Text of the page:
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    Entries in Colorado (3)

    Thursday
    Aug302018

    While Feds Loosen Payday Loan Regulations, Colorado Voters Could Clamp Down

    In a year when the federal government is dialing back financial regulations, Colorado could become the 16th state to limit the notoriously high interest rates on payday loans.
    BY  AUGUST 30, 2018
    (Shutterstock)

    For a summary of November's most important ballot measures, click here.

    As the federal government walks back historic regulations on payday lending, Colorado voters this fall will be asked to tighten them -- a sign that strong consumer protections are increasingly being left to the states.

    Short-term loans, often called payday loans because they’re due on the borrower’s next payday, have average interest rates of 129 percent in Colorado. Nationally, rates average between 150 percent and more than 600 percent a year. A ballot proposal, which was certified as Initiative 126 by the secretary of state on Tuesday, would cap those rates at 36 percent. If passed, Colorado would be the 16th state, plus the District of Columbia, to limit payday loan rates.

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    Friday
    Aug242018

    The Week in Public Finance: After Teacher Strikes, Voters Will Get a Say on Education Funding

    Support for raising teacher pay is near historic highs, but is it enough for voters -- some in red states -- to approve tax increases?
    BY  AUGUST 24, 2018

    Teachers protested outside the Colorado state Capitol in Denver this spring. (AP/David Zalubowski)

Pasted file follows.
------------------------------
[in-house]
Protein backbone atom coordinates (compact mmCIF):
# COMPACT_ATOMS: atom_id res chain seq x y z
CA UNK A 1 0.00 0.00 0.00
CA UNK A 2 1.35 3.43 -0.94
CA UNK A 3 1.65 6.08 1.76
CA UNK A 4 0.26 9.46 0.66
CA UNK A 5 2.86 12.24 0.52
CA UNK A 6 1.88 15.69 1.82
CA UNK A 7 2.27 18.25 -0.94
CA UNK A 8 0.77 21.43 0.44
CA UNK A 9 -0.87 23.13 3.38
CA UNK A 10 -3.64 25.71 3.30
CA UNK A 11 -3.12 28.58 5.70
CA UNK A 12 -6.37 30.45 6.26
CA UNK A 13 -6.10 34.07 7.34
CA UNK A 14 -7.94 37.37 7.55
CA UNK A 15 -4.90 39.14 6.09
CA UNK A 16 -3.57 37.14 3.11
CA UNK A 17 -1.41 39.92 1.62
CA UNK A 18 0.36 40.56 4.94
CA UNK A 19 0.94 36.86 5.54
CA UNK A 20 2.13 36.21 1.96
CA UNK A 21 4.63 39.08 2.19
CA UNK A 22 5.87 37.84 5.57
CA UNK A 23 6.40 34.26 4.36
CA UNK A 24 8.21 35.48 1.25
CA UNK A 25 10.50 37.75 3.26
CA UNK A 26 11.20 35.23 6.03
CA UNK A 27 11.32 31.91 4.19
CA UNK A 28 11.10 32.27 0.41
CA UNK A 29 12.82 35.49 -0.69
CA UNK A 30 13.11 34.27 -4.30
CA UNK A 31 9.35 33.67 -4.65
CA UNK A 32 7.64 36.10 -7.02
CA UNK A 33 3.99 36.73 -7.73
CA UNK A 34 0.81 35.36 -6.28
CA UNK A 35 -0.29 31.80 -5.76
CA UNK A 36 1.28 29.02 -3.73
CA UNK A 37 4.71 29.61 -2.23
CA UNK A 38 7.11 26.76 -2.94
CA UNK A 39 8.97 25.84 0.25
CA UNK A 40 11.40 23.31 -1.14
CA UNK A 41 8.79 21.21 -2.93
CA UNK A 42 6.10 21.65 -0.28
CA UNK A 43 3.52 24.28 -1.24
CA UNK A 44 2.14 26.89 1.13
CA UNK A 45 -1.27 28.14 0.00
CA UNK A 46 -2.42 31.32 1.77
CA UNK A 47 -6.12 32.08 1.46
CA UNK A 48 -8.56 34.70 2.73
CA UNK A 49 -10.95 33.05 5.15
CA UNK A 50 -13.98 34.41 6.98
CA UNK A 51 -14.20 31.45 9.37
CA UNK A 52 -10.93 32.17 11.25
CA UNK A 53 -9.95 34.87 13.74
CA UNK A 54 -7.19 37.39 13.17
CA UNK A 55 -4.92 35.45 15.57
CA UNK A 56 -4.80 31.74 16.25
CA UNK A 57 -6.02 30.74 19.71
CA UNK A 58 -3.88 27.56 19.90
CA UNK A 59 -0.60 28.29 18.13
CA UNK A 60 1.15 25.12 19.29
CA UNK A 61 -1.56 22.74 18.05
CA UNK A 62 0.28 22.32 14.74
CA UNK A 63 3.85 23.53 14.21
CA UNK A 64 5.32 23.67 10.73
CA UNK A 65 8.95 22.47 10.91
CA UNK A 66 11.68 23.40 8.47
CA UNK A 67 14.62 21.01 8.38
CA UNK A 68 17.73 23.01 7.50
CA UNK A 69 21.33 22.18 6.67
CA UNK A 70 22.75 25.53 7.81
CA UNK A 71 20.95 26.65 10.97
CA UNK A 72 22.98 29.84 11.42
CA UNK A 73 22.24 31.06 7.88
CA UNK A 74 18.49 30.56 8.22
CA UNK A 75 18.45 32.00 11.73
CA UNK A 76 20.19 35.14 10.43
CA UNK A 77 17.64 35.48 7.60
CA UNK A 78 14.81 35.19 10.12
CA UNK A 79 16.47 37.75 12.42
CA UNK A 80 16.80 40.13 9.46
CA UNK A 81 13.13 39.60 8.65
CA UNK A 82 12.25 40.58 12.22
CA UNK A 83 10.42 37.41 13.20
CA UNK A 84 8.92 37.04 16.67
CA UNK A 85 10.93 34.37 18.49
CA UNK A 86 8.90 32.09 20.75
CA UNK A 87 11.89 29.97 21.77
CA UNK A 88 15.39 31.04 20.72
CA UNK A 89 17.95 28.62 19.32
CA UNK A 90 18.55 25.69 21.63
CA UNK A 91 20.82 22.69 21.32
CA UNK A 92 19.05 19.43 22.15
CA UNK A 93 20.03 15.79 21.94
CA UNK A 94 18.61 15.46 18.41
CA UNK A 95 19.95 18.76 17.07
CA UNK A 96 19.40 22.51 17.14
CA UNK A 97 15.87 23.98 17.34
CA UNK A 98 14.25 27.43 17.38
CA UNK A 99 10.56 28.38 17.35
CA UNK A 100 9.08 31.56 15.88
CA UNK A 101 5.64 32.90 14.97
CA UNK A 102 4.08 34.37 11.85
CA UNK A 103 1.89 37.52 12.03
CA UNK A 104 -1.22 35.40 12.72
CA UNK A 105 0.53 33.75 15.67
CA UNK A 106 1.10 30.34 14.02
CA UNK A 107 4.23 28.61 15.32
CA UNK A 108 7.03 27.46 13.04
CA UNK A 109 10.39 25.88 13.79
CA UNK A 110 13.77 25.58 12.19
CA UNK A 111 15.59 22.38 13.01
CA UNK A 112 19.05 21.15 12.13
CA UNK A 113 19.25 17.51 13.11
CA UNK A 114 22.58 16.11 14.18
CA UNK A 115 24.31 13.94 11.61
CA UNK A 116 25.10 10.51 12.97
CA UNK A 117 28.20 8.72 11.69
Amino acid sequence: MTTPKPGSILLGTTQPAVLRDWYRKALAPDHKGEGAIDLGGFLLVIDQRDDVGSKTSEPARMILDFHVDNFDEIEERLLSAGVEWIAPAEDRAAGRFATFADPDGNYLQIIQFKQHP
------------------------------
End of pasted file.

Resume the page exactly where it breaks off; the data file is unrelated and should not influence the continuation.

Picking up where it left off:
For a summary of November's most important ballot measures, click here.

    After wide-scale teacher walkouts and strikes in six states this spring, support for teacher raises is nearing an all-time high. That could be a determining factor this fall in three states where voters will be asked to approve changes to boost school funding.

    Arizona, Colorado and Oklahoma all have ballot measures on education funding and saw teacher walkouts this year. According to a new poll by the journal Education Next, nearly two out of every three respondents in those states, and others with teacher strikes, favor raising teacher pay -- a 16-point jump since last year. Nationally, about half of respondents support increasing teacher pay, the second-highest it has been in the survey's 12-year history.

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    Friday
    Dec162016

    The Week in Public Finance: What the Rate Hike Means, a Legal Win for Online Sales Taxes and More

    A roundup of money (and other) news governments can use.
    BY  DECEMBER 16, 2016

    Movin' On Up

    The Federal Reserve announced a short-term interest rate hike on Wednesday, the first one in a year and a move that was largely expected. But what wasn’t on the radar was the Fed's announcement that it plans to raise rates three more times in 2017, up from previous expectations of two rate hikes.

    Given the reticence to move rates for most of the last decade, the faster pace for next year has municipal analyst Chris Mauro calling the decision a “rather splashy hawkish surprise.”

    The rate hike will move the target interest rate on short-term debt up one-quarter of a percent -- to a range of 0.5 to 0.75 percent. The Fed's previous rate hike was a year ago, and that was the first one in nine years.

    The Takeaway: The Fed's plan to raise rates signals that economic growth is accelerating.

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